Figure 1: Levels of Deprivation
    Figure 1: Levels of Deprivation

    Indeed, to some extent the local authority scores mask the geographic concentration of deprivation in Yorkshire and the Humber. For example, 44 per cent of LSOAs in Hull are ranked in the most deprived 10 per cent nationally. The equivalent figures for Bradford, Doncaster, North East Lincolnshire and Sheffield are all over 20 per cent. The figures for North Yorkshire, East Riding and York are all less than three per cent, as is shown by Figure 2.

    Figure 2: Areas with SOAS in most deprived decile
    Figure 2: Areas with SOAS in most deprived decile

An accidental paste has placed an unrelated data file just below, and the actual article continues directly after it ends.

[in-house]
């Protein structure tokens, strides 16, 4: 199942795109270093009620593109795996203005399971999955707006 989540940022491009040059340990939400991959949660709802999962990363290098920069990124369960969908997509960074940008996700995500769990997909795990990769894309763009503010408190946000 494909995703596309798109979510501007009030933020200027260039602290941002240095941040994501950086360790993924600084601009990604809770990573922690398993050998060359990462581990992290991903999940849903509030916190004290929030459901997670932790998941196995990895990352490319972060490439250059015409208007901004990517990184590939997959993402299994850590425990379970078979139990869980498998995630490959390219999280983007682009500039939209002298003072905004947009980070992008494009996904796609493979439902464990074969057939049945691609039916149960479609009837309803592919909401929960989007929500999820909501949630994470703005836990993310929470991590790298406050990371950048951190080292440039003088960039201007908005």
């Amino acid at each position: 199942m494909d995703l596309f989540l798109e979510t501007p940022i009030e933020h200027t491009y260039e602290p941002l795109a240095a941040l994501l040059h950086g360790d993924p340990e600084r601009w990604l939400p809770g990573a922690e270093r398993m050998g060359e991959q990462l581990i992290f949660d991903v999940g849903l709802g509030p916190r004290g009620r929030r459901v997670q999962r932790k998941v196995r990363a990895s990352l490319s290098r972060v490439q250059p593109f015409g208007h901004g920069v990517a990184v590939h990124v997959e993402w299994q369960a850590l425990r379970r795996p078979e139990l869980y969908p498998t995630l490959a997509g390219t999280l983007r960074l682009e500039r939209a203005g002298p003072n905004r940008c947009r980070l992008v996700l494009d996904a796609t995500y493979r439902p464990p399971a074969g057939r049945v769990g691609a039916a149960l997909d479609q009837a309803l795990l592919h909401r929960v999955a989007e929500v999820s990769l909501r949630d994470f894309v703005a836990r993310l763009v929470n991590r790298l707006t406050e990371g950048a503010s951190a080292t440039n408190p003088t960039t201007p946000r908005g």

Power and Empowerment

    The first theme we consider is that of power and specifically evidence as to the extent to which individuals believe that they can influence decisions which affect their area. A key aspect of the Big Society agenda is around localism and decentralisation: in part to the level of local authorities but also beyond this to communities and people. To some extent these themes were part of the previous Labour government’s policies around empowerment and localism, including double devolution (Lowndes and Sullivan, 2008; Pearson, 2009). Perhaps as a result there has been interest in collecting measures of empowerment.
    The most recent and most comprehensive dataset on empowerment comes from the 2008 Place Survey commissioned by the Department for Communities and Local Government (CLG, 2008a). This survey contained two sets of questions relevant to empowerment:

      in terms of influence over local decision making